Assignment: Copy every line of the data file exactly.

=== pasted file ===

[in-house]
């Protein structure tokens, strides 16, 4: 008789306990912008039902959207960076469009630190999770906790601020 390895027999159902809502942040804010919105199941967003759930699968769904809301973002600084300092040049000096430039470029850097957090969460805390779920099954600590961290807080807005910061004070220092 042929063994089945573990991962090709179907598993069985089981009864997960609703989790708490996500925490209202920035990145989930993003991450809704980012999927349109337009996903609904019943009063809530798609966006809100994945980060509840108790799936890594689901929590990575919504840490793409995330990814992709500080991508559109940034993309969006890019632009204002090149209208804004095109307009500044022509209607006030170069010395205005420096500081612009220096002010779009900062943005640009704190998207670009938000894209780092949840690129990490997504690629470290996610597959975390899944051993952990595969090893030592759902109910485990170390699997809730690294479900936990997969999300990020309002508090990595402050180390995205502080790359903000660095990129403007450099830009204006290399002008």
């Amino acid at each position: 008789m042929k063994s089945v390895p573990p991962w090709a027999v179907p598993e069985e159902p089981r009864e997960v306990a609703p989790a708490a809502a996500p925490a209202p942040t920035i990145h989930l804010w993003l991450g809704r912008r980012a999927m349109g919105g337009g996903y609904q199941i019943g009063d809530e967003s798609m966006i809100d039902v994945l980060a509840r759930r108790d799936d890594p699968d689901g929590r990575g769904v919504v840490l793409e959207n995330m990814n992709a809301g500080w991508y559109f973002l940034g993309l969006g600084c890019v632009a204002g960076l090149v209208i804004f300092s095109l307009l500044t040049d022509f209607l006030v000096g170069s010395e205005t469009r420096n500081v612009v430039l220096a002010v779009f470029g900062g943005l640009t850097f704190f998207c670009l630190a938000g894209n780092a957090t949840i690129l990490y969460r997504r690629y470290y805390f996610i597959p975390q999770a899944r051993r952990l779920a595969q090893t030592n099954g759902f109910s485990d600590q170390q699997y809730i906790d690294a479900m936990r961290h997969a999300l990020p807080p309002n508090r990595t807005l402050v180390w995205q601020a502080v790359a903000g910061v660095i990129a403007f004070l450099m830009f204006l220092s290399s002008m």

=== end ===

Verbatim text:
[in-house]
């Protein structure tokens, strides 16, 4: 008789306990912008039902959207960076469009630190999770906790601020 390895027999159902809502942040804010919105199941967003759930699968769904809301973002600084300092040049000096430039470029850097957090969460805390779920099954600590961290807080807005910061004070220092 042929063994089945573990991962090709179907598993069985089981009864997960609703989790708490996500925490209202920035990145989930993003991450809704980012999927349109337009996903609904019943009063809530798609966006809100994945980060509840108790799936890594689901929590990575919504840490793409995330990814992709500080991508559109940034993309969006890019632009204002090149209208804004095109307009500044022509209607006030170069010395205005420096500081612009220096002010779009900062943005640009704190998207670009938000894209780092949840690129990490997504690629470290996610597959975390899944051993952990595969090893030592759902109910485990170390699997809730690294479900936990997969999300990020309002508090990595402050180390995205502080790359903000660095990129403007450099830009204006290399002008």
């Amino acid at each position: 008789m042929k063994s089945v390895p573990p991962w090709a027999v179907p598993e069985e159902p089981r009864e997960v306990a609703p989790a708490a809502a996500p925490a209202p942040t920035i990145h989930l804010w993003l991450g809704r912008r980012a999927m349109g919105g337009g996903y609904q199941i019943g009063d809530e967003s798609m966006i809100d039902v994945l980060a509840r759930r108790d799936d890594p699968d689901g929590r990575g769904v919504v840490l793409e959207n995330m990814n992709a809301g500080w991508y559109f973002l940034g993309l969006g600084c890019v632009a204002g960076l090149v209208i804004f300092s095109l307009l500044t040049d022509f209607l006030v000096g170069s010395e205005t469009r420096n500081v612009v430039l220096a002010v779009f470029g900062g943005l640009t850097f704190f998207c670009l630190a938000g894209n780092a957090t949840i690129l990490y969460r997504r690629y470290y805390f996610i597959p975390q999770a899944r051993r952990l779920a595969q090893t030592n099954g759902f109910s485990d600590q170390q699997y809730i906790d690294a479900m936990r961290h997969a999300l990020p807080p309002n508090r990595t807005l402050v180390w995205q601020a502080v790359a903000g910061v660095i990129a403007f004070l450099m830009f204006l220092s290399s002008m």